Narrative

 

 

 

 

 

 

 

 

 

 

 

 

 

 

 

 

 

 

 

 

 

 

 

 

 

 

 

 

 

 

The Story Question

The conflict in your story is closely related to the story question: Will your hero succeed in achieving their goal? It's the story question that keeps readers turning the pages.

blurb =

A short description of a book that goes on the back cover.

 

Notice how each of the blurbs below summarizes the conflict and ends with the story question.

When humans suddenly start dying from a mysterious illness, Sarah Walton tries to find out why. But can he defeat the traitors in high places who want to kill her in order to hide the truth?

 

Lonely, frustrated, and tired of living in a home where she's treated as an upaid servant, Cinderella wants to go to a ball being held at the royal palace. Will she lose this chance for happiness because her selfish godmother accuses her of immorality?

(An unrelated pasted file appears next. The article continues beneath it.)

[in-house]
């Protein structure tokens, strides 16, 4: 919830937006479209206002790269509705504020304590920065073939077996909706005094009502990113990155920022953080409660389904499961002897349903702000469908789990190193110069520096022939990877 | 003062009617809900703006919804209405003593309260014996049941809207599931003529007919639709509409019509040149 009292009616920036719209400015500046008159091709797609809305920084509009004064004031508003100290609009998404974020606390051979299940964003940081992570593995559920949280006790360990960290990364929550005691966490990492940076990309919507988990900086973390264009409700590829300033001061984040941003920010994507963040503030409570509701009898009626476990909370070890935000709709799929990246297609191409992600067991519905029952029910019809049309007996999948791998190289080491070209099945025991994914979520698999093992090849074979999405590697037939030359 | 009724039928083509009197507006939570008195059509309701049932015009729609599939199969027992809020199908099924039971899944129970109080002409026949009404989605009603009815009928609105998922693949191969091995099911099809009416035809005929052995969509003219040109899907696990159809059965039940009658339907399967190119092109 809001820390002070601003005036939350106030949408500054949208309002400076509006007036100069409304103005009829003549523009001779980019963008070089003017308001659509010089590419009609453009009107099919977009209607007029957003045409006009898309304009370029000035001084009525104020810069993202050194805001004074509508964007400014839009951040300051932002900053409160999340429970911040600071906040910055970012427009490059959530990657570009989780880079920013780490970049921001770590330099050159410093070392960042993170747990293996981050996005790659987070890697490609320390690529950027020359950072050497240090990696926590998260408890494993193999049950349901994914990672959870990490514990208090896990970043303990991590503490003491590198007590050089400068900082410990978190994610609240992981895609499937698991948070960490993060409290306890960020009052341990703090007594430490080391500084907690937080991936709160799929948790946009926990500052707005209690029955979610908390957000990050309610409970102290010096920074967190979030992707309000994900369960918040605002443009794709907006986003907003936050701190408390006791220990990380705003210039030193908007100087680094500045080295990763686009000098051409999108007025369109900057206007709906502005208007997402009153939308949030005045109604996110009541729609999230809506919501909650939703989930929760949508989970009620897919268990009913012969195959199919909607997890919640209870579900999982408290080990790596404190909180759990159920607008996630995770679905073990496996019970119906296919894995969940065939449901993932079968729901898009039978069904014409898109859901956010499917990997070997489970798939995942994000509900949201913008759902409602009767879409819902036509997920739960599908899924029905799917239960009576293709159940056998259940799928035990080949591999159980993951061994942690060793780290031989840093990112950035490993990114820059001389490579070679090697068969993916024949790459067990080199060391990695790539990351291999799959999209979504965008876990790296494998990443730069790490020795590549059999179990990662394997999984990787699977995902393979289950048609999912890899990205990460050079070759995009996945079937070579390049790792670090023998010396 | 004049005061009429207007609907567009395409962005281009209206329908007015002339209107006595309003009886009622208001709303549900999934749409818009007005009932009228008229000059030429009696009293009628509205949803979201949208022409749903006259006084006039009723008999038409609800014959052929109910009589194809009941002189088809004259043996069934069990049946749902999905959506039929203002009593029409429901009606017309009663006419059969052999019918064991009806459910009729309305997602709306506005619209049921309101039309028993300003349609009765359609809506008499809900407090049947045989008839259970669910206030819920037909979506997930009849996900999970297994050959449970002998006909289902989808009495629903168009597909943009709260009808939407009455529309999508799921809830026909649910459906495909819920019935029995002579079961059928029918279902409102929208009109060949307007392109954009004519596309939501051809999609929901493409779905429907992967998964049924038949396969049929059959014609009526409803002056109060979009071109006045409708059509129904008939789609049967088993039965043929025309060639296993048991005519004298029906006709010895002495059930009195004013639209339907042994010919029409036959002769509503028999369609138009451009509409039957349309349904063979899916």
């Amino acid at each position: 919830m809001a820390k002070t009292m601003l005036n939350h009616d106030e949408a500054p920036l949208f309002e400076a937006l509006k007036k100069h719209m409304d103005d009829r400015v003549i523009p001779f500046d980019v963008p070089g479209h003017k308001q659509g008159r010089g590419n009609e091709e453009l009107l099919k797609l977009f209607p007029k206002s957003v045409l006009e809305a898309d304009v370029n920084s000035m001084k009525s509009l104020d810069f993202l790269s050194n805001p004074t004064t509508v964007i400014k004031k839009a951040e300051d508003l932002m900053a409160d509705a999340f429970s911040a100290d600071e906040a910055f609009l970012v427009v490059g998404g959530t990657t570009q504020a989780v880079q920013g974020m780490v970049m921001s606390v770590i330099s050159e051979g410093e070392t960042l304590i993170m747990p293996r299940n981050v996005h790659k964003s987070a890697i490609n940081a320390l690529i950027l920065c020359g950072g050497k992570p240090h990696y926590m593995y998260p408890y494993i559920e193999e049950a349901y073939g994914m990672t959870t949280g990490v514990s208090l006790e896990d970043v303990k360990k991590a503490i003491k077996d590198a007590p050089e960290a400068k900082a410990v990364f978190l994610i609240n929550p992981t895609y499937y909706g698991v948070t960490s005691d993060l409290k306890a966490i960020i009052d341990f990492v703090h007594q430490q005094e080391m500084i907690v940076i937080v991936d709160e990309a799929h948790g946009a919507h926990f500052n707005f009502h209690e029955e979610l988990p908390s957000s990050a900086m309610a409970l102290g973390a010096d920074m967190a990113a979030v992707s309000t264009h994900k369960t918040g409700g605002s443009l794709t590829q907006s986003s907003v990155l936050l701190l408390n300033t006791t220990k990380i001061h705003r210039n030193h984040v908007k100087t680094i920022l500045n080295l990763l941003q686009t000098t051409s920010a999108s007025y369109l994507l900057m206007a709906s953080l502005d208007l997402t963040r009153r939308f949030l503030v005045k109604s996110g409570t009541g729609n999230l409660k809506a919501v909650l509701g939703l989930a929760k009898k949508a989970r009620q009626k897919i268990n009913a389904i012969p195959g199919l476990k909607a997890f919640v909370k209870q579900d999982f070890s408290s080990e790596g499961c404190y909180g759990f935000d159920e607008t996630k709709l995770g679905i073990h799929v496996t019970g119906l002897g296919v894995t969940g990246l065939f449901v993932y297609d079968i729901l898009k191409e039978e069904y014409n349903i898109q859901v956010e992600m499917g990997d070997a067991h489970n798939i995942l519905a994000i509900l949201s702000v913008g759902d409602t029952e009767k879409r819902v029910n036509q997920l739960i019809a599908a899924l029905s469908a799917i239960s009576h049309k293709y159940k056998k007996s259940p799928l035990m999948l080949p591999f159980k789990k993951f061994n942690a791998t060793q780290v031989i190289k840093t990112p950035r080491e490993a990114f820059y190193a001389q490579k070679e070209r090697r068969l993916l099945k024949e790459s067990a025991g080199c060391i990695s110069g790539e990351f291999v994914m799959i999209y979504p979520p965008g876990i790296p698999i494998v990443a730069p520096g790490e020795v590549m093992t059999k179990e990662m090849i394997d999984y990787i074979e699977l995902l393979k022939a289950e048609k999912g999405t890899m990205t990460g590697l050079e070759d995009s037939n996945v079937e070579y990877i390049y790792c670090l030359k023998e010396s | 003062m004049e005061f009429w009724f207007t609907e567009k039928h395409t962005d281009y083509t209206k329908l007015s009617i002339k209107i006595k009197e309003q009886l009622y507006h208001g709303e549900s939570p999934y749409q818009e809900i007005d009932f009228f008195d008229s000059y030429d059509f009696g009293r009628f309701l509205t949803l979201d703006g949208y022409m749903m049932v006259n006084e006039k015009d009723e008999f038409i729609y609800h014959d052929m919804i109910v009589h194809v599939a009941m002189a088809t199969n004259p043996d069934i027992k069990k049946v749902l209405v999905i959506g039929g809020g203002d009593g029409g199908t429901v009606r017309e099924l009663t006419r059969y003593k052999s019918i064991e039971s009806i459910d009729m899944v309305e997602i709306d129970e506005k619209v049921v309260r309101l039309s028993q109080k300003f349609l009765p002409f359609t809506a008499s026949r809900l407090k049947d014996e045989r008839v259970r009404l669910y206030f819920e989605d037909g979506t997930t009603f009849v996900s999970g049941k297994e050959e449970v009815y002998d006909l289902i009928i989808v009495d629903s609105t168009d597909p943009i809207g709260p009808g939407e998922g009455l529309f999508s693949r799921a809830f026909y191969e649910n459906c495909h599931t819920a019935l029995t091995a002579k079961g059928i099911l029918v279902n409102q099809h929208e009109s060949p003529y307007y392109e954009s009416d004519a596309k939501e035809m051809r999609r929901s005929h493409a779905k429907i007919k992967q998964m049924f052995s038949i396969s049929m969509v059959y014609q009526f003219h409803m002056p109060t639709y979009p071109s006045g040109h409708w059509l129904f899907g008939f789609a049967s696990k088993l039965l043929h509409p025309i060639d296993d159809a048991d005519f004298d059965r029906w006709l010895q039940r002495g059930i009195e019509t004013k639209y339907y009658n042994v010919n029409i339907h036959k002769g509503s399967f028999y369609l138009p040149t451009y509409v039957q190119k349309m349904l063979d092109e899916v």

Little Red Riding Hood must deliver a basket of freshly-baked bread to her sick grandmother. On the way, she meets a sneaky wolf who wants to eat her and her bread. Can Little Red Riding Hood escape with her life and protect here dear old grandmother?

 

A young Jedi warrior, Luke Skywalker, must rescue Princess Leia from the clutches of a galactic empire. A Sith lord, Darth Vader, is determined to stop him. Will Luke succeed in rescuing the beautiful princess?

You can read more examples of blurbs in the lesson on Conflict.

Instructions for the Quiz

Write a blurb between 2-4 sentences long.

If you are writing a narrative for your writing project, I suggest that you write a blurb for your own story.

You could also write a blurb for a well-known story from a movie or fairy tale.